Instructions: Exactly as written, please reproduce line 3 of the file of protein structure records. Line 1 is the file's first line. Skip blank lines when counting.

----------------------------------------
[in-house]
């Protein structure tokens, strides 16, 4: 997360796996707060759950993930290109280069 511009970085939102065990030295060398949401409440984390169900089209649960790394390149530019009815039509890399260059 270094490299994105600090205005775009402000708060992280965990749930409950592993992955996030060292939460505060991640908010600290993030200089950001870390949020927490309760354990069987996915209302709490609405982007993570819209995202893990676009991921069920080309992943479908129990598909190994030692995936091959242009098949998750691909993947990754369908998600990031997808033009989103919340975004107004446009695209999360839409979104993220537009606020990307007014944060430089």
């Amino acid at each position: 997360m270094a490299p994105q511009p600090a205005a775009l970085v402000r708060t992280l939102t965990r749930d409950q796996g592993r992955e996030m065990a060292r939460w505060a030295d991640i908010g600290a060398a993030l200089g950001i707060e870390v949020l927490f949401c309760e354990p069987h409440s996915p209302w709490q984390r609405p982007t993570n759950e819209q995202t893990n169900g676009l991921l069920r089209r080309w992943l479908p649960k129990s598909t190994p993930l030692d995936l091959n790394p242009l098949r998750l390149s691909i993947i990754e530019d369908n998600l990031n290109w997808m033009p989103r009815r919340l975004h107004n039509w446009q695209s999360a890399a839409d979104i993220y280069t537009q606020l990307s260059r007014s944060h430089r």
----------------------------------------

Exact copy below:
């Amino acid at each position: 997360m270094a490299p994105q511009p600090a205005a775009l970085v402000r708060t992280l939102t965990r749930d409950q796996g592993r992955e996030m065990a060292r939460w505060a030295d991640i908010g600290a060398a993030l200089g950001i707060e870390v949020l927490f949401c309760e354990p069987h409440s996915p209302w709490q984390r609405p982007t993570n759950e819209q995202t893990n169900g676009l991921l069920r089209r080309w992943l479908p649960k129990s598909t190994p993930l030692d995936l091959n790394p242009l098949r998750l390149s691909i993947i990754e530019d369908n998600l990031n290109w997808m033009p989103r009815r919340l975004h107004n039509w446009q695209s999360a890399a839409d979104i993220y280069t537009q606020l990307s260059r007014s944060h430089r």